After years of trial and error, scientists have finally done something incredible: They have successfully grown human stem cells in a pig embryo. Why would anyone do this?
Turns out, many scientists have been working on growing the organs of one animal inside of a different type of animal. For example, scientists recently reported the successfully growth of mouse pancreases inside of rats.
The ultimate goal of this type of work is to grow human organs inside of other animals as a means to ending the organ shortage that is costing thousands of Americans — who need a transplant — their lives each year.
Now, using similar methods as the mouse-rat hybrid, scientists have produced the first human-pig hybrid embryo, which is more difficult than you might think. Getting cells from one species to survive in an entirely different species is extremely difficult and has eluded scientists for years.
Even now, this breakthrough is preliminary. Only about one out of every 100,000 cells in the hybrid embryos was human. If the scientists had grown the embryos to maturity (which they did not), the organs would probably not have enough human cells in them for a human body to recognise. The result, would be the human body rejecting the organ and potentially killing the patient.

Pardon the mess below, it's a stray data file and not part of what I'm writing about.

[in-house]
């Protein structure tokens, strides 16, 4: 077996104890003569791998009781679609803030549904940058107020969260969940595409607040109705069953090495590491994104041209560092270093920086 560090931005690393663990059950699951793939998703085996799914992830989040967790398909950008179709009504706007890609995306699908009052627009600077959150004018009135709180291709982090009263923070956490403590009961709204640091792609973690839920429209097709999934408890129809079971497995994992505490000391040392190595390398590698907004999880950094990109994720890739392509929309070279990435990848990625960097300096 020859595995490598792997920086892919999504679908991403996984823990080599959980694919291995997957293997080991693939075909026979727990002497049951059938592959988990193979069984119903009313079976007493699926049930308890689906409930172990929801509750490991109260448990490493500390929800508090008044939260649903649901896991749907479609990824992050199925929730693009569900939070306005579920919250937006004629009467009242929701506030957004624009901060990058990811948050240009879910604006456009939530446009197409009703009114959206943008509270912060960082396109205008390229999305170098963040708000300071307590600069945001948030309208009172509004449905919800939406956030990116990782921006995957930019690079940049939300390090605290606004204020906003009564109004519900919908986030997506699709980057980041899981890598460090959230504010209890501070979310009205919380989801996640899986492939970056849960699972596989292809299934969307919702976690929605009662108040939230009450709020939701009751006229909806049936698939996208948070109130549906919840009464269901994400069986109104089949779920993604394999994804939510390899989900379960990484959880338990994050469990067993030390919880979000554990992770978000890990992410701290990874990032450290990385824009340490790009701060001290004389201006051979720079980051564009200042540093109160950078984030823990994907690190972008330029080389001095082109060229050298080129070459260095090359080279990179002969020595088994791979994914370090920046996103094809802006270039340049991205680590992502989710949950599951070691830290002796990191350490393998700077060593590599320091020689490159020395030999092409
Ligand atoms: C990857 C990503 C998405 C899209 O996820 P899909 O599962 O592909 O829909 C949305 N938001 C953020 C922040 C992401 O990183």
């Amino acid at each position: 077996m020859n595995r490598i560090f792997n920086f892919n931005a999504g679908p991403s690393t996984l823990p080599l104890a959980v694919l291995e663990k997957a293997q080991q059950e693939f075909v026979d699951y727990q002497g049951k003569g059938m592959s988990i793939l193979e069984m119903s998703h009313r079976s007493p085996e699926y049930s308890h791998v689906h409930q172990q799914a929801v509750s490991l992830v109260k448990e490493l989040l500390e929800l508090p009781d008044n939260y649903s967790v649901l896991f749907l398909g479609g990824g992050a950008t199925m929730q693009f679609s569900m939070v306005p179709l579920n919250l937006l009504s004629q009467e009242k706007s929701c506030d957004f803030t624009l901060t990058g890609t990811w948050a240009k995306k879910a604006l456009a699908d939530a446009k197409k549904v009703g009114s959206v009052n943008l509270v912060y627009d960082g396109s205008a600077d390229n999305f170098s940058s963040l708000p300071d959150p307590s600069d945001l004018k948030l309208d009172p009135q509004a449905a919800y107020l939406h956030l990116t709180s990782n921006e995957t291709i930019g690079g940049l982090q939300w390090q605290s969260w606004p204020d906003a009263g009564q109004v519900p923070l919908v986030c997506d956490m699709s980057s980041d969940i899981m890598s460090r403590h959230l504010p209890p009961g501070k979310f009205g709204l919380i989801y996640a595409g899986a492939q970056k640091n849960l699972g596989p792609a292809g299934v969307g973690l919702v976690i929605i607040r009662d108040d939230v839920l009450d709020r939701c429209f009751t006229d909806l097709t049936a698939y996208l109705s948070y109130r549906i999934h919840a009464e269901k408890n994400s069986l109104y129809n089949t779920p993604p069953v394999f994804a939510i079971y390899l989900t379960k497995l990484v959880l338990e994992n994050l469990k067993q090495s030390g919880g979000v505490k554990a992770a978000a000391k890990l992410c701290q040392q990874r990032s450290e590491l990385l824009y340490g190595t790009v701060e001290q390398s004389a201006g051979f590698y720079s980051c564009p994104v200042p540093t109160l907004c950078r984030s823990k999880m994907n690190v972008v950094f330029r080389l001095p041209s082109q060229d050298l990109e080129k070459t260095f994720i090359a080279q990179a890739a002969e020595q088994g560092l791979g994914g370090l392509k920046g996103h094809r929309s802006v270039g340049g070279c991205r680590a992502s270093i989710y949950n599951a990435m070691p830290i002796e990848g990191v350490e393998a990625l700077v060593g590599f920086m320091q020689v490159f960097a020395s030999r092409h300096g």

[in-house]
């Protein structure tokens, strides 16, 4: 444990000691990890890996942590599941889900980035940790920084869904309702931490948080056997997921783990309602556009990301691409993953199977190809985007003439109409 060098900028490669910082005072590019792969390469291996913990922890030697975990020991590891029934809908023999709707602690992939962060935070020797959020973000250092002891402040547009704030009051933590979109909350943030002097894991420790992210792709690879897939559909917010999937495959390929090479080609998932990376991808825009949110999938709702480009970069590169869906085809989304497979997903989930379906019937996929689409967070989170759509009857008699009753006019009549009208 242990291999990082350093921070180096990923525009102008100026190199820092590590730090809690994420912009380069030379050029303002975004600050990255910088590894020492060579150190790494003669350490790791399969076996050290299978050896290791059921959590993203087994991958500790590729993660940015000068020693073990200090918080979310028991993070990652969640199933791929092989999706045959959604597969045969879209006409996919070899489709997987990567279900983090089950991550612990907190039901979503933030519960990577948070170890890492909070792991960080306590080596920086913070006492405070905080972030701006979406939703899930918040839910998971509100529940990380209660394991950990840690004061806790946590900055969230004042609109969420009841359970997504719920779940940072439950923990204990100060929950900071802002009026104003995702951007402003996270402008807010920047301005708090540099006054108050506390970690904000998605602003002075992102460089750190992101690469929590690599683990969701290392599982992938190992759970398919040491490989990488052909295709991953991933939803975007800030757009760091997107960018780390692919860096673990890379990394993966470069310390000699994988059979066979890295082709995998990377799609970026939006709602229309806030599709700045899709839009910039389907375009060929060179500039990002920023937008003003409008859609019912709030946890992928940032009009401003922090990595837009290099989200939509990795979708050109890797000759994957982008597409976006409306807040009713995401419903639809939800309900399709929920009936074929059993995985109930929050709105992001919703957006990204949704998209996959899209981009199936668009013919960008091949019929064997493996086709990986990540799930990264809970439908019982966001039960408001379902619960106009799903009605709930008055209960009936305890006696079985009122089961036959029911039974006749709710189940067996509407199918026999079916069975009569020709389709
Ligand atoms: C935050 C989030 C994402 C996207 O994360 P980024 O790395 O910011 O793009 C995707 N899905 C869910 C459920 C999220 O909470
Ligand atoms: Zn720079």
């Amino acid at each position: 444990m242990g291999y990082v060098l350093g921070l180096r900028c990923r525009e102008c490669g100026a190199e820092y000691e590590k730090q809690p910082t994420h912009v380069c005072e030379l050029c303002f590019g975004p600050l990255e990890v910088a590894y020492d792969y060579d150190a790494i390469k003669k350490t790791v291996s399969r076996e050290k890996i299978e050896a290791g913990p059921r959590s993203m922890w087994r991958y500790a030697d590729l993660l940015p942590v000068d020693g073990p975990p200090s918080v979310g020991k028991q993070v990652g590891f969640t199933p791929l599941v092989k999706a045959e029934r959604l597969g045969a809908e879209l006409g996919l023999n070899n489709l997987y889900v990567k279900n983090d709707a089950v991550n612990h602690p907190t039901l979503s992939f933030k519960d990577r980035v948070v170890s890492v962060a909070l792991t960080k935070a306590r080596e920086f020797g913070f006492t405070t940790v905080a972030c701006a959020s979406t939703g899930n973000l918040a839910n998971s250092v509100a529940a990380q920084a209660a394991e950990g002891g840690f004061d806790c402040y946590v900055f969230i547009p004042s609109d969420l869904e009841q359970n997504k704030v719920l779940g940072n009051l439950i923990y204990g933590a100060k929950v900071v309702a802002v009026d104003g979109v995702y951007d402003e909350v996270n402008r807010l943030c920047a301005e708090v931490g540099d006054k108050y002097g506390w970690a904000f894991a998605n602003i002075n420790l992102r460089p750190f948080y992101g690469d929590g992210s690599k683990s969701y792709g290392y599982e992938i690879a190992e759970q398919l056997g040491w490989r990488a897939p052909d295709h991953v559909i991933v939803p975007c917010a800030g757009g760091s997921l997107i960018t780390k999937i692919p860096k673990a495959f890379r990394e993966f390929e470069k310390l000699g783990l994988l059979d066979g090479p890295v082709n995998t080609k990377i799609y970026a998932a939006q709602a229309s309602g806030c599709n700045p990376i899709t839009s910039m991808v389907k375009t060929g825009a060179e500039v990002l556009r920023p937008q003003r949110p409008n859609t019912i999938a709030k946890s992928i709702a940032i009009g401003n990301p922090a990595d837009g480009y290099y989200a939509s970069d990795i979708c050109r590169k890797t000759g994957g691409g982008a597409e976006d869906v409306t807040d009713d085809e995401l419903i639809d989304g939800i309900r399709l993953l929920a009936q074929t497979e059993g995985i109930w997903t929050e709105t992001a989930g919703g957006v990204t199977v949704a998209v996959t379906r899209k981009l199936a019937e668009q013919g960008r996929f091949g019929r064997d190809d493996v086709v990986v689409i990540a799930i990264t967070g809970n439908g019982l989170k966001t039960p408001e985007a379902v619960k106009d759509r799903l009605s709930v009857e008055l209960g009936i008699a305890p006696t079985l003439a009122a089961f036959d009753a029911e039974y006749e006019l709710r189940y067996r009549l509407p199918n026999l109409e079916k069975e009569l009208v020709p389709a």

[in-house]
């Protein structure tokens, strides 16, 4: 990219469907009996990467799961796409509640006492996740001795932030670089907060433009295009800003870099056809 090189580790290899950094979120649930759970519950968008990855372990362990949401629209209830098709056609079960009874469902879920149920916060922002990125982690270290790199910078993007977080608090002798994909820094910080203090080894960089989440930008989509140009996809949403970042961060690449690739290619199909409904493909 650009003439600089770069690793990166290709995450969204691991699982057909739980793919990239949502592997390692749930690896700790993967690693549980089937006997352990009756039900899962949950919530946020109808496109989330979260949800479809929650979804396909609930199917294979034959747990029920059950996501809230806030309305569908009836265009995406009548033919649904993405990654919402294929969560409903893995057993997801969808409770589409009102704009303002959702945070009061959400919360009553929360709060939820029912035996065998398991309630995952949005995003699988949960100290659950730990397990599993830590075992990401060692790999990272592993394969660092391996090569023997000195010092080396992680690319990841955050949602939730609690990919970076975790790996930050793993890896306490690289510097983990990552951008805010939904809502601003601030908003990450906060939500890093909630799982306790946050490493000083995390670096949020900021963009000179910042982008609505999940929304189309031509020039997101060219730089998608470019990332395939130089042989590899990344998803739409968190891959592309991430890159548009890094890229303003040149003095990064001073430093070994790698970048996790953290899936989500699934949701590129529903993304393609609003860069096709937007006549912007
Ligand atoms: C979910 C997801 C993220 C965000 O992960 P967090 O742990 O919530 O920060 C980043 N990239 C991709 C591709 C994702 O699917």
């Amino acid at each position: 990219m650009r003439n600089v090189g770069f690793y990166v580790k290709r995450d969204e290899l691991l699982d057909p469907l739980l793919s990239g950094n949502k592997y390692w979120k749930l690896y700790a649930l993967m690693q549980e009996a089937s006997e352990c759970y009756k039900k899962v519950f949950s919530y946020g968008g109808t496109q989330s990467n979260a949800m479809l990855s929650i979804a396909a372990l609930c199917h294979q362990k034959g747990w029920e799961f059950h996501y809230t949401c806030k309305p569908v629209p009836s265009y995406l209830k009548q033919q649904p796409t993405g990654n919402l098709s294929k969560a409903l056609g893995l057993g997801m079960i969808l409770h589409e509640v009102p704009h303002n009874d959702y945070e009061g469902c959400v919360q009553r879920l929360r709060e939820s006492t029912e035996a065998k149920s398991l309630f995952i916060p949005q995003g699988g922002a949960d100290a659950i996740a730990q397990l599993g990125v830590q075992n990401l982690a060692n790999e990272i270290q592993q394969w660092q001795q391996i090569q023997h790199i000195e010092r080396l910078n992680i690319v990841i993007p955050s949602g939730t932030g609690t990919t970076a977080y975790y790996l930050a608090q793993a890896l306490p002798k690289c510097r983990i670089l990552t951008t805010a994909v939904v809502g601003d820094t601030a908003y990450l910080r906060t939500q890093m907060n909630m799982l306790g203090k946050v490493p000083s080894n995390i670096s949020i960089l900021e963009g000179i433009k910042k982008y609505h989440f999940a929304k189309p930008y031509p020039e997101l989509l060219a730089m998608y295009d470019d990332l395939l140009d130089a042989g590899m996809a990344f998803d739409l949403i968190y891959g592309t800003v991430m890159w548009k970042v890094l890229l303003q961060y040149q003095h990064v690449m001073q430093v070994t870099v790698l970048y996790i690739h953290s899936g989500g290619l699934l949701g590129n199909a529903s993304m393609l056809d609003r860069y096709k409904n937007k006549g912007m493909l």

This is why more research is critical to pursue this research further, improving the techniques, and hopefully, one day, paving the way for the first human transplant with a human-pig hybrid organ. But that day is years, possibly decades, down the road.
The group of scientists published their work on Thursday, Jan. 26, in the prestigious science journal Cell.
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